The Bay Ridge Branch – Brooklyn’s Hidden Railway


“The ground shakes and a loud, rumbling sound fills the air.” These are some words you would probably expect to hear in an apocalyptic movie. Instead, this is what many Brooklyn residents experience whenever a freight train moves along the Bay Ridge Branch line! Many visitors to buildings located near this line often have no clue as to what is happening! Most Brooklynites pass this railway daily but don’t event know that it exists. This  is because the Bay Ridge Branch line is mostly below ground and is hidden by dense vegetation and several overpasses! What is more surprising is that this line is the only one that goes  entirely from East to West (and vice versa) in Southern Brooklyn!

Bay Ridge Branch near Sea Beach Line 5th Avenue

Bay Ridge Branch near the Sea Beach (N) Line – 5th Avenue, Brooklyn

The Bay Ridge Branch is a freight line which runs in a ravine in Southern Brooklyn. It is owned by the Long Island Railroad Company but is operated by the New York and Atlantic Railway. Opened in 1876, this railroad connects the LIRR grid to the 65th Street Yard in Bay Ridge. At the port, rail cars are rolled off  from car floats (barges with train tracks on them) and onto the tracks.

Freight cars at 65th Street Yard waiting to be loaded to barge

Freight cars at 65th Street Yard in Bay Ridge waiting to be loaded onto a barge.

Twice a day, a few times a week, a diesel powered locomotive hauls several freight cars back and forth on this railway. The entire length of the train is estimated to be about 200 yards. From the writer’s observation, the train travels from West to East (Brooklyn to Queens and beyond) in the evenings and make a return trip in the mornings.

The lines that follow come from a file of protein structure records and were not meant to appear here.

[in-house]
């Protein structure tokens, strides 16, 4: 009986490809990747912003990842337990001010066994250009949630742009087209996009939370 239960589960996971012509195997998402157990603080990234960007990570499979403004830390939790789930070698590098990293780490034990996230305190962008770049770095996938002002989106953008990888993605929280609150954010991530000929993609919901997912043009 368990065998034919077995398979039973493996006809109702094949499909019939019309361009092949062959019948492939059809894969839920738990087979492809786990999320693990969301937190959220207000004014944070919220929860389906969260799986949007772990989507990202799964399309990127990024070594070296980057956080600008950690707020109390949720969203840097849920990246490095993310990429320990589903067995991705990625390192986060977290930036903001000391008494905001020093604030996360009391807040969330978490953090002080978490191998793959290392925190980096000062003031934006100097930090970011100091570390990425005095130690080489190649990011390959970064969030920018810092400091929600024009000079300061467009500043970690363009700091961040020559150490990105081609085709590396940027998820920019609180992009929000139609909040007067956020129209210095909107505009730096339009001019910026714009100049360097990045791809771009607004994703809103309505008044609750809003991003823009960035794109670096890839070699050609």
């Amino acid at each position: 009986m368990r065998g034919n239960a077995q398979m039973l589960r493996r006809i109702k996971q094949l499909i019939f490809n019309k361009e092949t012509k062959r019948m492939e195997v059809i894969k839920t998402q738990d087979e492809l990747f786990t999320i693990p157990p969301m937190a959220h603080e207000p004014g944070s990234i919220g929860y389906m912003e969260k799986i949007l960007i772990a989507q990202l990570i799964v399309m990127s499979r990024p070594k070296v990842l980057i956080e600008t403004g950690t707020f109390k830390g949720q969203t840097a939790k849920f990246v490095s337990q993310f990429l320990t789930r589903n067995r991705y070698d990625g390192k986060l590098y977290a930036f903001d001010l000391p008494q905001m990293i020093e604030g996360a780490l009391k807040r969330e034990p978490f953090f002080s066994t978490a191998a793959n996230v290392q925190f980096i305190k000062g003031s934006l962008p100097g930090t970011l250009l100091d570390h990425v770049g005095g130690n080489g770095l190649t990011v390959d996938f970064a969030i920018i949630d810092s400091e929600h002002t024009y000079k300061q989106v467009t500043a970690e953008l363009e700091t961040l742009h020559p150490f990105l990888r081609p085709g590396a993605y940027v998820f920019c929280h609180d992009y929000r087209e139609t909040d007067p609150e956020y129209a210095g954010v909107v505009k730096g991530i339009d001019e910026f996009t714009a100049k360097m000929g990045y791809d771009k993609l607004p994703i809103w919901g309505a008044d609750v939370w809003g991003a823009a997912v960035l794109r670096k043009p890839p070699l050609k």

According to Winnie Hu, via the NY Times, these freight cars are filled with fruit, heating oil, and new vehicles. Such goods are transported from the Bay Ridge port further inland to local supermarkets, gas stations, and car dealers. Local Government  officials believe that rail transport helps businesses because it lowers transportation costs of carrying freight over long distances.  In fact, the New York Metropolitan Transportation Council believes that the need for rail transport for freight will double by the year 2030.

Freight Cars and Tankers On the Bay Ridge Branch

Freight Cars and Tankers on the Bay Ridge Branch

However, not all city residents are pleased with this development. The Bay Ridge Branch line meanders through several suburban and residential neighborhoods. Residents living near the line are concerned that the increased loud noises and exhaust fumes produced by the trains will reduce their property values and overall quality of life. Conversely, some Brooklynites are happy because they believe that more rail transport means less tractor trailers on the streets and hence, less traffic congestion and air pollution.

Bay Ridge Branch Near 14th Avenue Brooklyn - Erosion

Bay Ridge Branch Near 14th Avenue, Brooklyn – There is erosion on the left side of the track.

Currently, there is only one track on the Bay Ridge Branch and the train traffic is not very busy. There is erosion on both the northern and southern embankments of the track. In many parts, trash of all varieties can be found. It is also reported that many homeless individuals and drug addicts dwell under the overpasses. Last year, the NY Daily News reported that 2 men were found dead on the tracks in Borough Park.

Bay Ridge Branch Map

Possible Subway Line utilizing the Bay Ridge Branch Tracks

The Bay Ridge Branch was also part of a proposed new subway connection called the ‘Triboro RX’ line. This line would have run from Brooklyn through Queens and terminate in the Bronx. Moreover, since there is only one track on the line, train traffic would have only been able to travel in one direction at a time. However, the lack of electrification of the line  and other infrastructure seem to have shelved these plans.

Whether as a busy freight railway or a possible new subway line, the Bay Ridge Branch will continue to operate into the foreseeable future. Increased demands for freight rail or more efficient commutes will keep the relevant stakeholders investing in its maintenance.

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